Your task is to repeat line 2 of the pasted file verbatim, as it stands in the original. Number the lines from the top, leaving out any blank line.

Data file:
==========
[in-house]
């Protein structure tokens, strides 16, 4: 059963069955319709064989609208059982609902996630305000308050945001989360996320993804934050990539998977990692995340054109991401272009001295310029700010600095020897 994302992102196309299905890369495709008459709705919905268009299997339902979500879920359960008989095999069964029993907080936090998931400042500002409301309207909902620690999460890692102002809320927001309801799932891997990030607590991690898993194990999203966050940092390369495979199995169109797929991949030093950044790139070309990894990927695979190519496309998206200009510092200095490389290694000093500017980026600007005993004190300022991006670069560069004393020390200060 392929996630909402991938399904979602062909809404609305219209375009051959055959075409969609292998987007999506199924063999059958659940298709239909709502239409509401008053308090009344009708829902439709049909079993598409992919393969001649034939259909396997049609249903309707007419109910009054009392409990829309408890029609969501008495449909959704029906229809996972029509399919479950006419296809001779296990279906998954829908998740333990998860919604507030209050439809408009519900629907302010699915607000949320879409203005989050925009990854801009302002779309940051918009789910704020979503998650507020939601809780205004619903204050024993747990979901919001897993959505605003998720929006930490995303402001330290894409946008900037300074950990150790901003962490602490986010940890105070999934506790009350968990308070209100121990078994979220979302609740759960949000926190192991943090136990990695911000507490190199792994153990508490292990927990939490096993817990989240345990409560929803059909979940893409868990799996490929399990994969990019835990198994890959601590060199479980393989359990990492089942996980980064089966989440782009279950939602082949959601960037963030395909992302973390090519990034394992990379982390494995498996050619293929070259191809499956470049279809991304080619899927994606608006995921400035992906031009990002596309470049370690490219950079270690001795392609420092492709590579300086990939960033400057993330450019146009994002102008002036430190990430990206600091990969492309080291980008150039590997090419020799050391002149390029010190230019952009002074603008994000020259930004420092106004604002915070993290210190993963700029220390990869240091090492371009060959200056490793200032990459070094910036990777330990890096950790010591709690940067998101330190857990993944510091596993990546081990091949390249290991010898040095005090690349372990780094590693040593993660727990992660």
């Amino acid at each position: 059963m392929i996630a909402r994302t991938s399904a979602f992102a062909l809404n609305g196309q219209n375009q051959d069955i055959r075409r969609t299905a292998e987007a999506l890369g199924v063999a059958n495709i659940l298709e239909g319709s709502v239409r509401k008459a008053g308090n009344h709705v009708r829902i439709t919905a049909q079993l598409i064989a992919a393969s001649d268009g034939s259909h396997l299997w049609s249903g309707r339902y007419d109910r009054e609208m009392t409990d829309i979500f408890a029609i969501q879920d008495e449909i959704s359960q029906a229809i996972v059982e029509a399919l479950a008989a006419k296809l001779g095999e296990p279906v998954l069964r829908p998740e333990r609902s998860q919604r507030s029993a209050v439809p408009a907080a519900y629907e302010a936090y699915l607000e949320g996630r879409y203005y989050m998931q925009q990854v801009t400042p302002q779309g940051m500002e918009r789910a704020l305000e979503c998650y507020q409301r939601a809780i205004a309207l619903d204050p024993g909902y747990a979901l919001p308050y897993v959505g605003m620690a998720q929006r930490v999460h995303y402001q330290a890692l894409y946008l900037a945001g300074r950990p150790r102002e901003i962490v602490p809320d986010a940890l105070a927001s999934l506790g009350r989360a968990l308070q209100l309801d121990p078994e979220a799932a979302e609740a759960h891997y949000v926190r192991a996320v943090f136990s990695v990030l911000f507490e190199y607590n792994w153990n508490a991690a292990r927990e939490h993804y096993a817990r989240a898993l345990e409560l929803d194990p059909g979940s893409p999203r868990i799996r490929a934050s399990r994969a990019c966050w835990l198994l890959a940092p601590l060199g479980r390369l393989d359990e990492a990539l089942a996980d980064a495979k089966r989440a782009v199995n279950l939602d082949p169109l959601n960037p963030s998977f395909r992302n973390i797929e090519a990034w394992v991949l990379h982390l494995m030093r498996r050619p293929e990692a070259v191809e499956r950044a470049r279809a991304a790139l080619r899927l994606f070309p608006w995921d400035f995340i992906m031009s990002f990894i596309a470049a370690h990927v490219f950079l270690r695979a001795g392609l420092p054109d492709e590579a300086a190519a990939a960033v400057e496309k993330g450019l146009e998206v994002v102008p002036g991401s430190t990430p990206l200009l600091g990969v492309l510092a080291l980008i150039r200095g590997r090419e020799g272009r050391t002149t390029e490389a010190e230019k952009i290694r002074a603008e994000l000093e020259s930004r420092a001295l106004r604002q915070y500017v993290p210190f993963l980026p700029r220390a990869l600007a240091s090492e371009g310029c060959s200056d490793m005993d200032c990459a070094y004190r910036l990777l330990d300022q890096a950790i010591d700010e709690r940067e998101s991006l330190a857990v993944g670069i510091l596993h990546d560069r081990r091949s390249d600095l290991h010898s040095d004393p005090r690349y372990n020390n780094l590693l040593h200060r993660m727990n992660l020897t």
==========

């Protein structure tokens, strides 16, 4: 059963069955319709064989609208059982609902996630305000308050945001989360996320993804934050990539998977990692995340054109991401272009001295310029700010600095020897 994302992102196309299905890369495709008459709705919905268009299997339902979500879920359960008989095999069964029993907080936090998931400042500002409301309207909902620690999460890692102002809320927001309801799932891997990030607590991690898993194990999203966050940092390369495979199995169109797929991949030093950044790139070309990894990927695979190519496309998206200009510092200095490389290694000093500017980026600007005993004190300022991006670069560069004393020390200060 392929996630909402991938399904979602062909809404609305219209375009051959055959075409969609292998987007999506199924063999059958659940298709239909709502239409509401008053308090009344009708829902439709049909079993598409992919393969001649034939259909396997049609249903309707007419109910009054009392409990829309408890029609969501008495449909959704029906229809996972029509399919479950006419296809001779296990279906998954829908998740333990998860919604507030209050439809408009519900629907302010699915607000949320879409203005989050925009990854801009302002779309940051918009789910704020979503998650507020939601809780205004619903204050024993747990979901919001897993959505605003998720929006930490995303402001330290894409946008900037300074950990150790901003962490602490986010940890105070999934506790009350968990308070209100121990078994979220979302609740759960949000926190192991943090136990990695911000507490190199792994153990508490292990927990939490096993817990989240345990409560929803059909979940893409868990799996490929399990994969990019835990198994890959601590060199479980393989359990990492089942996980980064089966989440782009279950939602082949959601960037963030395909992302973390090519990034394992990379982390494995498996050619293929070259191809499956470049279809991304080619899927994606608006995921400035992906031009990002596309470049370690490219950079270690001795392609420092492709590579300086990939960033400057993330450019146009994002102008002036430190990430990206600091990969492309080291980008150039590997090419020799050391002149390029010190230019952009002074603008994000020259930004420092106004604002915070993290210190993963700029220390990869240091090492371009060959200056490793200032990459070094910036990777330990890096950790010591709690940067998101330190857990993944510091596993990546081990091949390249290991010898040095005090690349372990780094590693040593993660727990992660």